(without common consent) the southern boundaries of Michigan and Wisconsin. Notwithstanding this plain provision of the ordinances, [and law] which is declared to be "articles of compact between the original states and the people and states in the said territory, and forever to remain unalterable unless by common consent", yet Congress, in establishing the boundaries of the State of Illinois, extended that state about sixty miles north of the line thus unalterably established by the Ordinance. This is claimed to be obviously unjust and contrary to the spirit and letter of the compact with the original states. The subject of reclaiming this portion of our territory has been agitated in the Legislative Assembly and it is probable that Wisconsin will visit upon her rights when she is admitted into the Union as an independent state. Michigan was compelled by superior influence to the submit to a compromise by which she obtained, besides other valuable considerations, a much larger portion of
territory than that in dispute; and Wisconsin may from the same cause be obliged to submit to a many for want of ability to enforce her rights.
It is also contended by many that the portion of country set off to Michigan on Lake Superior between the straits of Mackina and the Montreal river, as a compensation in past, for the strip of land given to Ohio from her southern border, should also have constitutes a portion of Wisconsin; and especially as Michigan never made the least claim to it, and as the convenience of the inhabitants (when it becomes inhabited) will be best countered by uniting them with Wisconsin. The validity of our claim to this territory however may well be questioned, for it cannot be made out as clearly as in the care of the territory given to Illinois.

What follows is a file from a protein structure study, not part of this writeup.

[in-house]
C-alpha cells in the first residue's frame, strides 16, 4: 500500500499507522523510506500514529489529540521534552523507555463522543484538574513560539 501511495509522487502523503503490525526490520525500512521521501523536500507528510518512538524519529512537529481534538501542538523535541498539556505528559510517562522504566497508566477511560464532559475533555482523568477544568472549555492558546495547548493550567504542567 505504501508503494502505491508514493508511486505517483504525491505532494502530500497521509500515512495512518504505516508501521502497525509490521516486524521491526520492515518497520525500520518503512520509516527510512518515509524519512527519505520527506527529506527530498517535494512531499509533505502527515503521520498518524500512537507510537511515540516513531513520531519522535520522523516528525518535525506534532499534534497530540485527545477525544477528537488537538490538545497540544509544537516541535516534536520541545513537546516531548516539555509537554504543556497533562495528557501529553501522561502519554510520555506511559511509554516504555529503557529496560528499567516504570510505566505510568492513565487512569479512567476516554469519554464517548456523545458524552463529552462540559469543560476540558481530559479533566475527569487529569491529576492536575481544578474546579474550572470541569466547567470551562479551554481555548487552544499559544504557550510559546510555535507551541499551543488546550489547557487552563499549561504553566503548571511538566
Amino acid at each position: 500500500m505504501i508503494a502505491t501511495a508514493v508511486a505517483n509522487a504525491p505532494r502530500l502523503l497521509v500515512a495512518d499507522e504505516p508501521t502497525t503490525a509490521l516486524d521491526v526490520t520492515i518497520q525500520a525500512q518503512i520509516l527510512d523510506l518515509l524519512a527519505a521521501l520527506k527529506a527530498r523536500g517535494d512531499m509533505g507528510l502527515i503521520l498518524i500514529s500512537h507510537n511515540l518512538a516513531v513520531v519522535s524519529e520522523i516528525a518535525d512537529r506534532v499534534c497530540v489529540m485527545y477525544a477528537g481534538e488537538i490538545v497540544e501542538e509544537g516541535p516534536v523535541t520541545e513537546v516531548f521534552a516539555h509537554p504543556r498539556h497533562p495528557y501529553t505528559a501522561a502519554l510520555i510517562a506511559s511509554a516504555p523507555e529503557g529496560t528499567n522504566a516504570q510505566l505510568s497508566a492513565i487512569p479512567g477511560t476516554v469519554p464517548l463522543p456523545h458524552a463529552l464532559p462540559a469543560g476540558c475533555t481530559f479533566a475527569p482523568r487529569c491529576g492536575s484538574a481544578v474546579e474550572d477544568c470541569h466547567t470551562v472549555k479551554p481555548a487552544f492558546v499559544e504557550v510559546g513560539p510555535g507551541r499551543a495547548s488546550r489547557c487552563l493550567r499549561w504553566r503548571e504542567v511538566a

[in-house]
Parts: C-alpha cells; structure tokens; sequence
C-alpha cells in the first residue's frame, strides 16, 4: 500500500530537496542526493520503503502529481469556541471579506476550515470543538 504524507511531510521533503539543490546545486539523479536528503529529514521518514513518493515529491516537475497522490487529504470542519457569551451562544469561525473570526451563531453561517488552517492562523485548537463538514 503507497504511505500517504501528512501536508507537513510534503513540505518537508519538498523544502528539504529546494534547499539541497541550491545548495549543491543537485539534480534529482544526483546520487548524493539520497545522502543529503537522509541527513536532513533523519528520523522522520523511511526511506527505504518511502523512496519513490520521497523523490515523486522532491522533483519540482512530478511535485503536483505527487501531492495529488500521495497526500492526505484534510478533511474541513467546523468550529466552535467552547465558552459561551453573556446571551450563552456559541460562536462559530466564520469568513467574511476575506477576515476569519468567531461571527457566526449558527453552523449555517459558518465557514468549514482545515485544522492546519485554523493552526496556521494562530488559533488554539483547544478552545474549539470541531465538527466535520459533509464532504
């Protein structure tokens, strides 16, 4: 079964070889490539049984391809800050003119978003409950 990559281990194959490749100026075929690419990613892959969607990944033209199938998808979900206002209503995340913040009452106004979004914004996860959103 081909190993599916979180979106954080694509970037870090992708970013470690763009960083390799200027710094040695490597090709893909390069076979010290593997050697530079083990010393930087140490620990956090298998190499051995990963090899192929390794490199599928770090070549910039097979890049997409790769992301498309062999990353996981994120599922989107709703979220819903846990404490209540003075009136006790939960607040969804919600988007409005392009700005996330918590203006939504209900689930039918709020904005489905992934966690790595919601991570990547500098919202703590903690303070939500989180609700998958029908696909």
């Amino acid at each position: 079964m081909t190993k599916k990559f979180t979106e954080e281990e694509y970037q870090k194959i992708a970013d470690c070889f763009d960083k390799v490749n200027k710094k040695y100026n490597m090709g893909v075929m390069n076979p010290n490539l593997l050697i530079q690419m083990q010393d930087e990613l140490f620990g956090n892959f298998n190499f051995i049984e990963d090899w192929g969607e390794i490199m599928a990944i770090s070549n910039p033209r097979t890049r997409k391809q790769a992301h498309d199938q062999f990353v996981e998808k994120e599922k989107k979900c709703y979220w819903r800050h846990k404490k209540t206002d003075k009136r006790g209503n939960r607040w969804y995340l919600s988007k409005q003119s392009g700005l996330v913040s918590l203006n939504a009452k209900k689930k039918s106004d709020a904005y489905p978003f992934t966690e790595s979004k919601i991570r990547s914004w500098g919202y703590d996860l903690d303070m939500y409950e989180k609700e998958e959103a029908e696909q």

The difficulties which it has been apprehended might at some future time arise between the United States and Great Britain relative to that portion of our northern boundary lying between Lake Superior and the Lake of the Woods have been prevented by the settlement of that question in the treaty of 1842 usually known as "Webster's Beauty." Great Britain claimed all that portion of our Territory lying north of the St Louis river, while we claimed that the Kamanistaqria or Dog river should be the boundary. By the treaty an intermediate route was agreed upon; and here again it is contended that the General government has given away a portion of the Territory which should properly have belonged to Wisconsin.
It is not probable that Illinois, Michigan, and Great Britain will be very ready to surrender the territory now claimed by them, and hence it becomes an
important question to determine in what manner these disputes shall be settled. As in all cases of a similar nature we may expect some difficulties to arise. It has been proposed in the legislative to abandon all claims of this kind upon condition the congress shall construct certain works of internal improvement which are at present very much needed; and if the whole subject can be thus easily disposed of it is undoubtedly the best policy for the United States to accept of this very reasonable compromise.
It is to be hoped that these questions of boundary may soon be settled to the satisfaction of all concern before they become of [so much] such importance as to create much excitement, trouble, and difficulty in their adjustment.
Face of the country
There are no mountains, properly speaking, in Wisconsin; the whole being one vast plane, varied only by the river hills, and the gentle swells or undulations of country usually denominated "rolling" This plaine lies at an elevation of from six to fifteen hundred feet above the level of the ocean. The highest lands are those forming the dividing ridge between the waters of Lake Superior and the Mississippi. From this ridge there is a gradual descent towards the south and south west. This inclinations is interrupted in the region of the lower Wisconsin and Neenah rivers where we find another ridge extending across the Territory from which proceeds another gently descending slope drained, mostly by the waters of Rock river and its branches. These slopes indicate and are occasioned by the dip or inclination of the rocky states beneath the soil. The Wisconsin Hills and